# Lecture #2 – Descriptive Statistics & Graphical Representations + Measures of Central Tendency & Dis

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HS 324: BiostatisticsLecture #3 – Descriptive Statistics & Graphical Representations +Measures of Central Tendency & DispersionTuesday January 14th, 2020Frequency and Percentage DistributionsFrequency Distribution: a table reporting the number of observations falling into each category of the variablePercentage Distribution: a table showing the percentage of observations falling into each category of the variableExposure to the second-hand smoke at home by age group, 2016Age Groupf%12 to 19 years125113.3020 to 34 years149815.9335 to 44 years9019.5845 to 64 years381840.6065 years and older193520.58Total9403100.00Proportions and PercentagesProportion (P): frequency obtained by dividing the frequencyin each category by the total number of casesPercentage (%): a relative frequency obtained by dividing thefrequency in each category by the total number of cases andmultiplying by 100oN = total number of casesCumulative Percentage DistributionCumulative Percentage Distribution: a distribution showing the percentage at or below each category (class interval or score) of the variableCumulative Percentage Distribution for Exposure to second-hand smoke at home by age group, 2016Age Groupf%Cum. %12 to 19 years125113.3013.3020 to 34 years149815.9329.2435 to 44 years9019.5838.8245 to 64 years381840.6079.4265 years and older193520.58100.00Total9403100.00Tells us that a majority of people are in the 45-64 (late boomer) period; age progression and its decline to exposure to second-hand smoke – influence of no-smoking policies, anti-tobacco campaigns Collapsing Variable Categories in Frequency/Percentage DistributionsP=fN% = P(100)N = total number of cases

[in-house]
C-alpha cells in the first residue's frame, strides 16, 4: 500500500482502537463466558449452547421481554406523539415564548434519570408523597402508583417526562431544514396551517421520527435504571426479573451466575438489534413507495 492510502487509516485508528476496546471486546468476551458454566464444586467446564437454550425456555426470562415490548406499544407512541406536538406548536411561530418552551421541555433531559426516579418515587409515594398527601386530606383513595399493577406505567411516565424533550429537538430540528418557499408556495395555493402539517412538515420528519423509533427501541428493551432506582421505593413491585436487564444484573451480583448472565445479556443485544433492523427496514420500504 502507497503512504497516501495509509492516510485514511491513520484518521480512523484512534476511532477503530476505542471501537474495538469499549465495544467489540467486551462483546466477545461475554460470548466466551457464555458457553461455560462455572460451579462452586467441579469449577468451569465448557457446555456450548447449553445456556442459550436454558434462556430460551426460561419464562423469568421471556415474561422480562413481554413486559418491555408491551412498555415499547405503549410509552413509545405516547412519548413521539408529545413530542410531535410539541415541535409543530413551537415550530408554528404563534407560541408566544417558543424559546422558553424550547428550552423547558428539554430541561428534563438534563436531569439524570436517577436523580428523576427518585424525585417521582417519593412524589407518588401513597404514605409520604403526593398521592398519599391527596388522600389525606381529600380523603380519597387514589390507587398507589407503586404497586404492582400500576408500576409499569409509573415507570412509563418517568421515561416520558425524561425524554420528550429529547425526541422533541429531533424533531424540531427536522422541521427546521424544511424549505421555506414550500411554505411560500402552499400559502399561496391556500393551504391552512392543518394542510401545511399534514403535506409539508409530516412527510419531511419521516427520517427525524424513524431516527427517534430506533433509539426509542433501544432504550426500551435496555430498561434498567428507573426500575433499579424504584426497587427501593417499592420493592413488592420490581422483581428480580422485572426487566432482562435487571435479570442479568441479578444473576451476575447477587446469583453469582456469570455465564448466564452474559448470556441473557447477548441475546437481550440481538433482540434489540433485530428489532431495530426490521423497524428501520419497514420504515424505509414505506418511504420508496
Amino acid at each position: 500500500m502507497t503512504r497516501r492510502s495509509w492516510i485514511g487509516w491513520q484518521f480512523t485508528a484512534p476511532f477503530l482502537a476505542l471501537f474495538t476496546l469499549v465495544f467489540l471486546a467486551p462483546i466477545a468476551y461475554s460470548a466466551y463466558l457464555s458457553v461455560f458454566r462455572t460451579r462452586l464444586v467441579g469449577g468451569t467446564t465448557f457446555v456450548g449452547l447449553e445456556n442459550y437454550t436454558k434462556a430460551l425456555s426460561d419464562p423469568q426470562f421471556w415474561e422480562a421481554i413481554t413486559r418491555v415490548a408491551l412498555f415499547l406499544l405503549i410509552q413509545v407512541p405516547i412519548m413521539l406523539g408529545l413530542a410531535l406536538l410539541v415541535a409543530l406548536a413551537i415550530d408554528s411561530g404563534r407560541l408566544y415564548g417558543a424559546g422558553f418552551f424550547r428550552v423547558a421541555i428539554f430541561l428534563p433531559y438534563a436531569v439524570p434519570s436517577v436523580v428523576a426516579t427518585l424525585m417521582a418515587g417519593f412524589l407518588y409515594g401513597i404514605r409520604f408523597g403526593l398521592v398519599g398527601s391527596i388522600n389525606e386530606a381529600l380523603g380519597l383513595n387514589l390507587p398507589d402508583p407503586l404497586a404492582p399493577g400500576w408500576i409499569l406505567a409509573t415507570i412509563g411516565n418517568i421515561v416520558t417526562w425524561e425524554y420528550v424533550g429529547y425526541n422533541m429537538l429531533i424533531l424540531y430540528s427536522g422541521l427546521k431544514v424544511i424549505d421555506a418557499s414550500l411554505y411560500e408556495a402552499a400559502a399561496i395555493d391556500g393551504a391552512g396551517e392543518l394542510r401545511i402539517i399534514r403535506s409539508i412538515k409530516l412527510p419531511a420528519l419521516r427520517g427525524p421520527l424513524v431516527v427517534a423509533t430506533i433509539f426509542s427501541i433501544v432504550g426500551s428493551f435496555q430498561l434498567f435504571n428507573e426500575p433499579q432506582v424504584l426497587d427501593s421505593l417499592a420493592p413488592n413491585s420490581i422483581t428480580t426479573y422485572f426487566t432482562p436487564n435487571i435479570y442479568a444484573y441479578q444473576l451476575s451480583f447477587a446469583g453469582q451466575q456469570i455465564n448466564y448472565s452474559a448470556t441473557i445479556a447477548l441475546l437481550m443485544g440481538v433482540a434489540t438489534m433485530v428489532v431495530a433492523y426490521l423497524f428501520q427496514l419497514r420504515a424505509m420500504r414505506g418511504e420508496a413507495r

HS 324: BiostatisticsLecture #3 – Descriptive Statistics & Graphical Representations +Measures of Central Tendency & DispersionTuesday January 14th, 2020At times we will encounter frequency or percentage distributions that contain detailed categorizations which are not necessarily relevant to our analysis. We can resolve this by collapsing categoriesCollapsing eliminates unnecessary information, therefore making the presentation of data more clear, efficientWe need to be careful since there is the risk of eliminating too much informationEXERCISE:Open CCHS 2015-16Select variable DHHGAGE & run frequency table for DHHGAGE1.What age categories were collapsed to make the table presented in the previous slides?2.Can you think of a reason why these categories were collapsed in this way?oIf there is more than 10 categories, typically try to collapsing Charts and Graphs: A SummaryFor NominalVariables pie charts; bar graphsFor OrdinalVariables pie charts; bar graphsFor Interval-RatioVariables histograms; line graphs; time-series chartsMeasures of Central TendencyMeasure of Central Tendency: descriptive statistics that give us the average (i.e. the most occurring or middle) number in a variable distributionoMode